Throwing stuff at the internet to see what sticks
Monday, September 22, 2008 Spider Man
My wife and our temporary roommate should not read this.
I've got nothing against spiders. I mean, I've never had one as a pet, like David Sedaris or the recent cast of Big Brother (shout-outs to Penelope and Ted, respectively). But when I see one in the house, my first instinct isn't to step on it. Or even to scream like a girl until someone else comes in and steps on it. Not that anyone reading this would ever do the latter.
For a while I would take a slip of paper off the stack of bills in the kitchen, scoop the arachnid up (or down, as the case may be), and deposit it politely outside, on the front steps. Lately, however, I'm not even bothering to do that.
Trash and Bitter, I told you not to read this.
I think it's because of my new telecommuting lifestyle. I'm here alone for hours almost every day (or effectively so, since Bitter works long, late nights and may be awake for an hour or less every afternoon before heading out), so I've become more attuned to the rhythms of a quiet house. Stuff like Excavator's mandatory extended cuddlefests in my lap at 9:30, 10:45, and 11:30. The muffled clank of the mailbox between 3:20 and 3:40, just as school's letting out across the street. Garbage and recycling on Monday, and the tornado sirens at 1:00 on the dot on the first Wednesday of every month. The spider in the kitchen when I go to get lunch.
He* isn't there every day, by any means. Or even every week. At least not visibly. I don't think. But when I see him during these times, I just ignore him. He generally has the courtesy to stay out of sight when everyone's home in the mornings and evenings and weekends, but I think he's used to having the place to himself during business hours. Or at least the parts of the place that the cat can't reach. Overall, my telecommuting is working out well for everyone else in the household; is it fair of me to make him change his routine?
And when he did show himself on Sunday morning, almost entirely against his will, he made it worth my while. I slid the toaster oven out from under the cabinet, not realizing he'd been napping under it. He broke cover, sprinted for the edge of the counter, and hurled himself over, trailing an invisible length of emergency web behind him like Bruce Willis with a firehose tied around his waist.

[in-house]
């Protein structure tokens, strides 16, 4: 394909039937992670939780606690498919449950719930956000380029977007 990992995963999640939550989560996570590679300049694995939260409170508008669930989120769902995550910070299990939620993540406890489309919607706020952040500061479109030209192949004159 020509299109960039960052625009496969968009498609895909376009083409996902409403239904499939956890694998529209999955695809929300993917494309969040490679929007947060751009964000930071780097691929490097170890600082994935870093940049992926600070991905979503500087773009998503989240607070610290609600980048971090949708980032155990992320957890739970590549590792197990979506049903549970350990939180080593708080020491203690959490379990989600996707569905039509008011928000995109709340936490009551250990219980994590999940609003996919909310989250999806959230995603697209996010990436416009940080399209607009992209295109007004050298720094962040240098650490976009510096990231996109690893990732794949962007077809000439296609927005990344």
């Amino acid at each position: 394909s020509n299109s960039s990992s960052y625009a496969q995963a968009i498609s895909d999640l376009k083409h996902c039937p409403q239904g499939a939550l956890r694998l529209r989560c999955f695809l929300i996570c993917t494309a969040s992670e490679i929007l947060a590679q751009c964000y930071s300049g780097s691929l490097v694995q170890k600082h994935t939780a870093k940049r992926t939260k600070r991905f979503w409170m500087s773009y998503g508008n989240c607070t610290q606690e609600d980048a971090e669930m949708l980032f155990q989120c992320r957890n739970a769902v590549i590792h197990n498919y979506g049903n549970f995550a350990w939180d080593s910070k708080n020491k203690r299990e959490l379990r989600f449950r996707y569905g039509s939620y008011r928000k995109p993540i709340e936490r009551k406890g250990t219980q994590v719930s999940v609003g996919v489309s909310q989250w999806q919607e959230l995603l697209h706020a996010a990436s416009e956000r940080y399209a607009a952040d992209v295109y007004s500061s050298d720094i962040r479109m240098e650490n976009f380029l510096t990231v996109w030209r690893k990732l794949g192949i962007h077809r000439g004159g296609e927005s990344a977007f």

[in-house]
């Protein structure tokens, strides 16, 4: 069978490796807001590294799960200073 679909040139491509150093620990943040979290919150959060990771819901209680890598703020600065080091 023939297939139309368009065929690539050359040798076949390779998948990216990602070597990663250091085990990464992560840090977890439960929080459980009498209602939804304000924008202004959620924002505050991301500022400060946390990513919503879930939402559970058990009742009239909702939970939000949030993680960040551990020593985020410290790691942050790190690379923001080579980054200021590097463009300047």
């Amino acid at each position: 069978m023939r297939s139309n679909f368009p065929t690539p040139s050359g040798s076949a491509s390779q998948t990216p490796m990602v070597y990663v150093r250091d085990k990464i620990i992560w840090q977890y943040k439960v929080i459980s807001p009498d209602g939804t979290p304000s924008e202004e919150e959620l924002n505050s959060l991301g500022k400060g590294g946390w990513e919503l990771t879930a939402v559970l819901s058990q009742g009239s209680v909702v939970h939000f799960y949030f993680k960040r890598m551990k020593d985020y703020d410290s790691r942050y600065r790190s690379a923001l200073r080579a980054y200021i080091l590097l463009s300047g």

Then, while still two drawer-heights from the floor, he cut himself loose and free-fell the rest of the way before scampering under the baseboard. I probably could have gotten him anyway, but why would I want to?
I guess I should admit here that my little coworker has a legspan smaller than half of a shirt button, otherwise lunchtime would obviously be clawhammer time.
Because, really, there are limits. Last week in the bathroom I busted the older brother of the gigapede that Trash and Bitter and I (and what a shame they still aren't reading this) dispatched back to the underworld several years ago. And when I say "busted," I don't mean that I arrested him and booked him. Although I did book him, now that I think of it. It was a Stephen King hardcover, in fact.
Anyway, like I say, it's actually a good thing Trash and Bitter aren't reading this, because otherwise they'd insist that I get rid of the spider next time I see him. They might even try to convince me that there's more than one. Or, if there's not, that there will be soon if I don't take steps. Preferably on the spider. I'd hate for it to come to that. So would he, I suspect.
*Yes, I know it's probably a girl. But referring to it by the proper gender is one step removed from adopting it as a pet, and I'm not ready to go there yet. Give me a few more months. posted by M. Giant 7:33 PM 5 comments
I was just asked yesterday whether I kill a spider or save a spider. I have no door to the outdoors to which to save spiders from my home. But when a door is available, I save a spider. And I don't really get spiders up here.
I had a spider for a "pet." Normally spiders die in my place, but Frank (the spider) just stayed in his little corner.
Many years ago, my then-roommate and I adopted a spider named Melissa. She hung out in a corner of our apartment for the winter, catching the occasional flying object and not bothering anyone.
There ya go -- just rent "Charlotte's Web." Or better yet, have them read "Anansi Boys." Excellent pro-Arachnid-American propaganda.
I had a "pet" spider as well. It lived in the corner of my bedroom and really kept to itself. Occasionally, I would chase mosquitos into the web to keep it happy and well fed. Eventually, I set it loose in the world. Good times, though. Good times.